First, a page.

Fans of the Paramount Network hit series “Yellowstone” likely know that raising cattle is big business in Montana. The same holds true for neighboring Wyoming, which explains why Harriet Hageman, who has served as the U.S. representative for Wyoming’s at-large congressional district since January of this year, offered an op-ed for Fox News last week that claimed Rep. Alexandria Ocasio-Cortez (D-N.Y.) is “still coming for your hamburgers.”
Hageman, who defeated incumbent Rep. Liz Cheney in the 2022 Republican primary last year, cited comments that Ms. Ocasio-Cortez made in an interview with Vice in 2019 while discussing the Green New Deal.
The congresswoman from the Empire State suggested that there was a need to look into factory farming.
“It’s not to say we’re going to force everybody to go vegan or anything crazy like that. But it’s to say, listen, we’ve got to address factory farming. Maybe we shouldn’t be eating a hamburger for breakfast, lunch and dinner,” Ocasio-Cortez explained.
Fast forward to today. Hageman cited new regulations that could affect Irish farmers as part of an agreement with the European Commission.
“In order to comply with limits on nitrates, Irish farmers must choose one of three options: buy more land for their cows, pay someone to haul away the waste, or liquidate some of their herd. For many, the first two possibilities may be cost-prohibitive, leading them to the heartbreaking conclusion that slaughtering cattle is their only choice,” Hageman suggested.
Is This Really About AOC at All – or Hamburgers?
Hageman went on to suggest that it could happen here, even though Ocasio-Cortez hasn’t actually said anything about hamburgers in the media.
Rather the Wyoming congresswoman offered, “Here at home, the U.S. Department of Agriculture is trying to head down the same path, beginning with the same policy as Ireland’s environmentalists – mandatory EID eartags on all cattle. The argument that this is needed for better tracing of diseases among herds makes no sense, because our current programs and standards already have the U.S. leading the world in food quality.”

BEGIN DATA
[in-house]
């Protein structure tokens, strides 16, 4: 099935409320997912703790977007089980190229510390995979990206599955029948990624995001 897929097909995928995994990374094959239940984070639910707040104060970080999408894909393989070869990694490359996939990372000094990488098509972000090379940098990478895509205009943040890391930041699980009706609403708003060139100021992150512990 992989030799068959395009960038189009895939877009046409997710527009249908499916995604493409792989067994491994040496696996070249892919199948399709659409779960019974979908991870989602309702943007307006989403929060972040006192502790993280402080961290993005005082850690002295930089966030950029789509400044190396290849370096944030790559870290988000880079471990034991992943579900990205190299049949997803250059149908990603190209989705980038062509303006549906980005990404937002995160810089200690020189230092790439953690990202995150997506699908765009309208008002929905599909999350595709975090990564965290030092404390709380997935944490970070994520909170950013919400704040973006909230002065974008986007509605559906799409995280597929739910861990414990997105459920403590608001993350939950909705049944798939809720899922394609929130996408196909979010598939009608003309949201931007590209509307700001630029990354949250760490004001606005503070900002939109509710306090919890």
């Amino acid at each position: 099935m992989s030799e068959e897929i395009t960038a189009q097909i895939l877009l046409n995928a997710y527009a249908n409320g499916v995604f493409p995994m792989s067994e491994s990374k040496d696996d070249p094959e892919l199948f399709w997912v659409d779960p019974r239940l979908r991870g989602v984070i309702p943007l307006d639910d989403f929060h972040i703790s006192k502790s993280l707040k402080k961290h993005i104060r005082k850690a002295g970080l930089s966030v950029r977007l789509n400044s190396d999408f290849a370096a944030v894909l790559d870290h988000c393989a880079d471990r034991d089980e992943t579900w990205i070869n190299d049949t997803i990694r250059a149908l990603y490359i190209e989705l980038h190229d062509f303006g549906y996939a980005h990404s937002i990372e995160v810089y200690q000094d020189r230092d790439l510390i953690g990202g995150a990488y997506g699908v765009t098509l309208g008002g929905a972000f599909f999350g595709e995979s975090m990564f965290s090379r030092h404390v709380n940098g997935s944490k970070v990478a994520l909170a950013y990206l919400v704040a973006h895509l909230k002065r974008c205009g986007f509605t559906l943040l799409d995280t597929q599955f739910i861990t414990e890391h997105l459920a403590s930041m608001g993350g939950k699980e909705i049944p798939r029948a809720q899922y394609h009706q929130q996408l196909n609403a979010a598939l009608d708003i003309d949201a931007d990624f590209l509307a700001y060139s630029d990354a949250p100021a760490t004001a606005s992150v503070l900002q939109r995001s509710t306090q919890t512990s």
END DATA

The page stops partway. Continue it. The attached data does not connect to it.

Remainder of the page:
The Cowboy State’s lawmaker then shifted gears and explained that these tags represent a “massive cost to farmers and ranchers,” while she argued, “It threatens further centralization of the food supply among a few large producers, and it’s a serious privacy concern.”
She then used the op-ed to draw attention to an amendment she introduced to the agriculture appropriations bill to completely defund the mandatory EID eartags program. Wyoming’s Republican Senators John Barrasso and Cynthia Lummis have introduced a similar amendment in their chamber.
AOC has nothing to do with the EID eartags, and more importantly, the USDA last attempted to implement a mandatory system more than a decade ago.
Ranchers have been fighting it ever since.
Likewise, the Green New Deal never passed.
Yet, Hageman was attempting to connect the dots – citing a comment made by Ocasio-Cortez more than four years ago, with new regulations in Ireland and a program that has been in the works for some dozen years.
Author Experience and Expertise
A Senior Editor for 19FortyFive, Peter Suciu is a Michigan-based writer. He has contributed to more than four dozen magazines, newspapers, and websites with over 3,200 published pieces over a twenty-year career in journalism. He regularly writes about military hardware, firearms history, cybersecurity, politics, and international affairs. Peter is also a Contributing Writer for Forbes and Clearance Jobs. You can follow him on Twitter: @PeterSuciu. This piece is an opinion representing the author’s own views.